Marmon-Herrington Armoured Car Mk. II (20mm Breda)
Vehicle design and service history:
In the early months of 1938, authorities in South Africa began funding the development of a new armoured car for their defence that could be manufactured locally. The initial progress was slow, but with the outbreak of the second world war, a vehicle was rapidly designed using the knockdown kits of the ford 3-ton truck chassis. This was due to SA completely lacking a locally developed automotive industry, leaving them dependent on imported vehicles to supplement their needs, with bodywork often done locally. The chassis was chosen, as it could be readily purchased from Ford Canada, which was further supplemented by a four-wheel drive train produced by the American firm Marmon-Herrington, resulting in its designation. The armament would be produced in the UK, except for the Browning machinegun, with only the armoured plates being produced locally at the South African Iron & Steel Industrial Corporation, ISCOR. With all the components accounted for the final assembly would then be done at the local manufacturing facility of the Dorman Long company, though it was designed in such a way that cottage industry production was possible as required.
Because of this simplified design the first version of the “South African Reconnaissance Vehicle” Mk I, was ready to enter service in 1940. The vehicle in question was a long-wheelbase four-wheel chassis, with the drive initially to only one axle. The armament was rather lacking, being just two Vickers machine guns, but even so it saw action against the Italians in the western desert before being swiftly relegated to training units, when the MK II became more readily available.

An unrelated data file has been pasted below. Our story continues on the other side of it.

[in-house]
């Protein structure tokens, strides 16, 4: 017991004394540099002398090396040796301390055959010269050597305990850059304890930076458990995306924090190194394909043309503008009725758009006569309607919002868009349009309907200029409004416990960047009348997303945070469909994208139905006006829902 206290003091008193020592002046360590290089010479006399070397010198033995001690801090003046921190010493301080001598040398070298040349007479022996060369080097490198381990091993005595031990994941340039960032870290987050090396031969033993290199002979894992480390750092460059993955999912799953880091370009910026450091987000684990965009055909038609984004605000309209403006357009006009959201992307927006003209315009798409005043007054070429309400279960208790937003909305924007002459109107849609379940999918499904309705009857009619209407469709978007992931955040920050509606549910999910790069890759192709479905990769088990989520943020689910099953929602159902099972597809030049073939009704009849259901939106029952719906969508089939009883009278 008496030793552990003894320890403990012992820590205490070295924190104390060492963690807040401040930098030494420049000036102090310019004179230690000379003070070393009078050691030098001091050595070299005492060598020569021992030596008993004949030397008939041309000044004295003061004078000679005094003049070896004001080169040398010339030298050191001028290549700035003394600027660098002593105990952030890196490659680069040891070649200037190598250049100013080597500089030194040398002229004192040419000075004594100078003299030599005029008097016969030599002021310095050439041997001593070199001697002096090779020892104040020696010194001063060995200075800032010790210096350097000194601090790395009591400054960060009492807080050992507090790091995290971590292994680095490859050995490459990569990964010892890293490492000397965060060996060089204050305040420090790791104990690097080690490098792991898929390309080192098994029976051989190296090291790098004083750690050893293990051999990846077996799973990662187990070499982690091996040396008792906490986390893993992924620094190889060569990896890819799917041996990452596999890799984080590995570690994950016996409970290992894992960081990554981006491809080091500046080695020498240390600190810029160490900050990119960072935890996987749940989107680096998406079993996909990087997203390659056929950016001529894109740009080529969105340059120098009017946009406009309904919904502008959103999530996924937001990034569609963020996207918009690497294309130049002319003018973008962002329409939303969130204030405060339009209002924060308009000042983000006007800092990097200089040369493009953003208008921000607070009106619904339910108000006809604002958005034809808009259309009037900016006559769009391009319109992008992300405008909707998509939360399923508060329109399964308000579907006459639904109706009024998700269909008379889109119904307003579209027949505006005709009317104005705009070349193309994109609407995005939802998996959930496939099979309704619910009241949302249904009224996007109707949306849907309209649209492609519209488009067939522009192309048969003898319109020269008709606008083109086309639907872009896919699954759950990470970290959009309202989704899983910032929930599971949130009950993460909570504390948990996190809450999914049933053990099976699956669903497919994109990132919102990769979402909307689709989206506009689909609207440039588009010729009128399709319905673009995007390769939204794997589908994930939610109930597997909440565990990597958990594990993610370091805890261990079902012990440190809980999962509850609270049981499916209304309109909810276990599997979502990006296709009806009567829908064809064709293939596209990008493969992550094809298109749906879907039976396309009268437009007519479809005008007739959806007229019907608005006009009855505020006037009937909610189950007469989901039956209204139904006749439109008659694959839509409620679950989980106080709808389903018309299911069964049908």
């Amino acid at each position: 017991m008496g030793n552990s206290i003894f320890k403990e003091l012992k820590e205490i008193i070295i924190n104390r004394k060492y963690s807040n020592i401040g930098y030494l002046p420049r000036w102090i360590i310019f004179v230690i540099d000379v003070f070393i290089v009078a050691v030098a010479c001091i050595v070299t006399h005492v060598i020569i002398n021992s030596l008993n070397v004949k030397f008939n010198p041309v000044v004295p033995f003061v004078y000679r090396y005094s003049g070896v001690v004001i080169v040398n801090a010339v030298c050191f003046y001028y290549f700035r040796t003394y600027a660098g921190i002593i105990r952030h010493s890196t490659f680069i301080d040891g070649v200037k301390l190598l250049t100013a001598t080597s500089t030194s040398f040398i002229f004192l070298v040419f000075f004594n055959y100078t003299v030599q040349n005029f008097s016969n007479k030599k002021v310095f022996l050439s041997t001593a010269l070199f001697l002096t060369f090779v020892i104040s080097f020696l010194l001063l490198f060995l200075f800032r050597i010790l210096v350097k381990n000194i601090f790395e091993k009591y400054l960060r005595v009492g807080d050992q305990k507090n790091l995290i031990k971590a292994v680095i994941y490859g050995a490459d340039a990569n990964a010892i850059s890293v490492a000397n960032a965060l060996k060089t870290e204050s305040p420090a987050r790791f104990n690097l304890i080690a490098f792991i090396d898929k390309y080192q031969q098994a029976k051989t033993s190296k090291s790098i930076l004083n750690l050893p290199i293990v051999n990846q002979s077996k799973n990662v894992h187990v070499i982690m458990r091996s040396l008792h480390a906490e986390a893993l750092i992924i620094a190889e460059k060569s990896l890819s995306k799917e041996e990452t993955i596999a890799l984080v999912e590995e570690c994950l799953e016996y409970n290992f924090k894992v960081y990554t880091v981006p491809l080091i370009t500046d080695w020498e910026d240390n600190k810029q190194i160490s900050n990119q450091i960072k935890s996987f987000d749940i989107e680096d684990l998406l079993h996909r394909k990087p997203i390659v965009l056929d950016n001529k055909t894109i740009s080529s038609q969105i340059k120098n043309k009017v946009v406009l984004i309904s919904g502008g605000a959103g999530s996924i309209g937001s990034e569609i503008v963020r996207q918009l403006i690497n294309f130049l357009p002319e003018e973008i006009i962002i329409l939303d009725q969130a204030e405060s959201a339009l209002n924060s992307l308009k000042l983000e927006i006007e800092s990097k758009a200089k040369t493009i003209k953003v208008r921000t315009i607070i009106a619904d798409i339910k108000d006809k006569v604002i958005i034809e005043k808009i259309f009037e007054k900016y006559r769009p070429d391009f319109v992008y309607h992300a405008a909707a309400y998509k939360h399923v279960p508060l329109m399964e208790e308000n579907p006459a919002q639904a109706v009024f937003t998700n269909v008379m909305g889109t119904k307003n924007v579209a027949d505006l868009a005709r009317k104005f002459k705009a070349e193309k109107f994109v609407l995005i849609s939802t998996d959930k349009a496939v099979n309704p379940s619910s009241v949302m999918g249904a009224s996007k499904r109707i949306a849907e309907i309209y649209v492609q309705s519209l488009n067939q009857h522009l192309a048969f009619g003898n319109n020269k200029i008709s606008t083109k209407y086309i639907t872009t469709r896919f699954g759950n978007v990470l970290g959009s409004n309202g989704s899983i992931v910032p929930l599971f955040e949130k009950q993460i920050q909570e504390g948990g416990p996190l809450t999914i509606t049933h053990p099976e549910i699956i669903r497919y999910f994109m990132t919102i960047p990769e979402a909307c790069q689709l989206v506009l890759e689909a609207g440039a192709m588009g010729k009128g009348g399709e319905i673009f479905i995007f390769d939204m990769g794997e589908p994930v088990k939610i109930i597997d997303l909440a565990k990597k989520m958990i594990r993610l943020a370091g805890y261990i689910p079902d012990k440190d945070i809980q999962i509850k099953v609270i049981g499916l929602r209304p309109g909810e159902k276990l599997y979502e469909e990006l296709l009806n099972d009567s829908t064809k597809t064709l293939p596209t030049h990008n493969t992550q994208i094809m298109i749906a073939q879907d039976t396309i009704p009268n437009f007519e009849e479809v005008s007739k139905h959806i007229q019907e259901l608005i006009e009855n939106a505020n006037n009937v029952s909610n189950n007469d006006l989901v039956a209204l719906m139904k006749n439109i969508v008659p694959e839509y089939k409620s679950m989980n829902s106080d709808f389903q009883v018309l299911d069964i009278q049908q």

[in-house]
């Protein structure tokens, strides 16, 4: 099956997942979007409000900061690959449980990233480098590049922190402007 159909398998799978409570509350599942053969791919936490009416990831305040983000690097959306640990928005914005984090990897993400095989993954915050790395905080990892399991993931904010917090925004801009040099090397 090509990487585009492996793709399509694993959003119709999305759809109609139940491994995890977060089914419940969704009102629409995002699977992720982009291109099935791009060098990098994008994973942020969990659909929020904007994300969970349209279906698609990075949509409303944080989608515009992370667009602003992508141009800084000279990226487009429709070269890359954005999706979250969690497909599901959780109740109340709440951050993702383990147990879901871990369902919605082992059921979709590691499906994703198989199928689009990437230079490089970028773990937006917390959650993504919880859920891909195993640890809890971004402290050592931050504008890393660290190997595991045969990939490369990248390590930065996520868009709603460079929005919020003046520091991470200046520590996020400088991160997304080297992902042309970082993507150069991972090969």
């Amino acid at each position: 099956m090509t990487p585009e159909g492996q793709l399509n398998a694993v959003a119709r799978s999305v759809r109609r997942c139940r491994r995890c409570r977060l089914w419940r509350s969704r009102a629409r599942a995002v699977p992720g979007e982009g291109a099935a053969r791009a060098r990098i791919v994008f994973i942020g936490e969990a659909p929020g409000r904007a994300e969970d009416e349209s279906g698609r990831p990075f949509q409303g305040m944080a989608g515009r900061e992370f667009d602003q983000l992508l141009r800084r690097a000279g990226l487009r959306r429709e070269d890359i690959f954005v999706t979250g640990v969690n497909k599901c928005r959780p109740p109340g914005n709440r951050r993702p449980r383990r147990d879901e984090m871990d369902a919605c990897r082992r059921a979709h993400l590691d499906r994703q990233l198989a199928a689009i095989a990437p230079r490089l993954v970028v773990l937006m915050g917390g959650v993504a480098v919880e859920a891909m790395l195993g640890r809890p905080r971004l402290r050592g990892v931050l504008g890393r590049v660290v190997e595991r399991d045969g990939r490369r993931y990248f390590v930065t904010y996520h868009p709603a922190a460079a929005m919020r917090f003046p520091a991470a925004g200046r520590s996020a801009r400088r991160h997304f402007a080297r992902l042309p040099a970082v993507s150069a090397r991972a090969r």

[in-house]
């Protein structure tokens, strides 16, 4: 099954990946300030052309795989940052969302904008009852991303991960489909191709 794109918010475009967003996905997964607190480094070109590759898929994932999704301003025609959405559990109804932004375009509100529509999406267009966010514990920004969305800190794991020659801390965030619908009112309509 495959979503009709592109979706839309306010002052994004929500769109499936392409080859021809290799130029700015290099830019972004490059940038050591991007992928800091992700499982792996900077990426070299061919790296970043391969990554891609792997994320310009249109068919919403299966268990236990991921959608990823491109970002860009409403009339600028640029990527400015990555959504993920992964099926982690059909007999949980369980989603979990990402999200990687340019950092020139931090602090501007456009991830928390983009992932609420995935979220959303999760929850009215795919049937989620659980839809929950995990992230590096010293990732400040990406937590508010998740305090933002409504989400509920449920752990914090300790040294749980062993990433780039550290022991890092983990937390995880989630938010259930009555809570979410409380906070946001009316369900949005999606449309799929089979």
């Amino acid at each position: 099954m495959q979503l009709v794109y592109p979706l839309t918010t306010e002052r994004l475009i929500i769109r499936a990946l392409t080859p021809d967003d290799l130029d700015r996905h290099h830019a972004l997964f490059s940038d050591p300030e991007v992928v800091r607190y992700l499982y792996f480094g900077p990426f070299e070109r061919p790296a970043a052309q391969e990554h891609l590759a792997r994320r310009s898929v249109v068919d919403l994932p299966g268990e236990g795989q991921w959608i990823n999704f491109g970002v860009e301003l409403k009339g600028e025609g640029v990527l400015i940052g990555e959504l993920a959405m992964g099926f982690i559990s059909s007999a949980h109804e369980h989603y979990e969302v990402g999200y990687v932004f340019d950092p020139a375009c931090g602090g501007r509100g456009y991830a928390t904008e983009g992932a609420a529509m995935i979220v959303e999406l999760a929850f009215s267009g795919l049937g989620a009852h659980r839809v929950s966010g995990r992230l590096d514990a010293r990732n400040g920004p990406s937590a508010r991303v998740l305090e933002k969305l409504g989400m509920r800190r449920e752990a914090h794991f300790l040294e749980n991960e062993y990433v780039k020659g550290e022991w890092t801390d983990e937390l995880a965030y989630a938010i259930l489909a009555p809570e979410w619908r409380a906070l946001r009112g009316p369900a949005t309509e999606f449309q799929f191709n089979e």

The MK II possessed a shorter wheelbase, and was the first variant to be fitted with 4 wheel drive. This vehicle was known as the Armoured Car, Marmon-Herrington Mk II in British service. It was also known as the “Middle East Model” to denote it serving with the British in the North Africa Campaign. This variant was fitted with a Boys AT rifle, and a single coax Bren gun. A rarer variant was also made known as the Sub-Saharan Model, which was again armed with twin Vickers machine guns.
This Boys equipt variant would see extensive combat usage in North Africa, due to its reliability and large numbers. Issues were found with the anti-armour capability of the Boys rifle rather quickly, and due to being both under-gunned and rather light it was not uncommon to see the car’s up-gunned with German, Vichy French or Italian weaponry, which were captured in large quantities during the desert engagements. Due to the turret lacking any provision for larger armament, the turret was simply removed, leaving the crew members dependent on the gun shield of the mounted gun for protection. A relatively well-documented field modification involved the addition of a 20 mm Breda Model 35, which was used in both an anti-tank, and anti-air capacity by several armoured car units in the British army around Tobruk Libya in the middle of 1941, with at least two vehicles converted based on photos of the Royal Dragoons that exist today.
Mass 6.4 tonnes
Length 15 ft (5.51 m)
Width 6 ft (1.83 m)
Height 7 ft (2.29 m)
Armour up to 20 mm
Main armament 20 mm Breda Model 35
Engine Ford V-8 petrol (95 horsepower (71 kW))
Power/weight 14.2 hp/tonne
Suspension wheeled; 4 x 4 drive
Operational range 200 miles (322 km)
Maximum speed 50 mph (80 km/h)
Additional historical photos and image:
- Engines of the Western Allies in WW2 (Source of most of the pictures)
- https://www.iwm.org.uk/collections/item/object/205203541 (Source of first picture)
- Marmon-Herrington Armoured Car - Wikipedia (Wiki page for the type)
- Armoured Cars 30 (01)-960 (Magazine covering the British use of the type, including service history)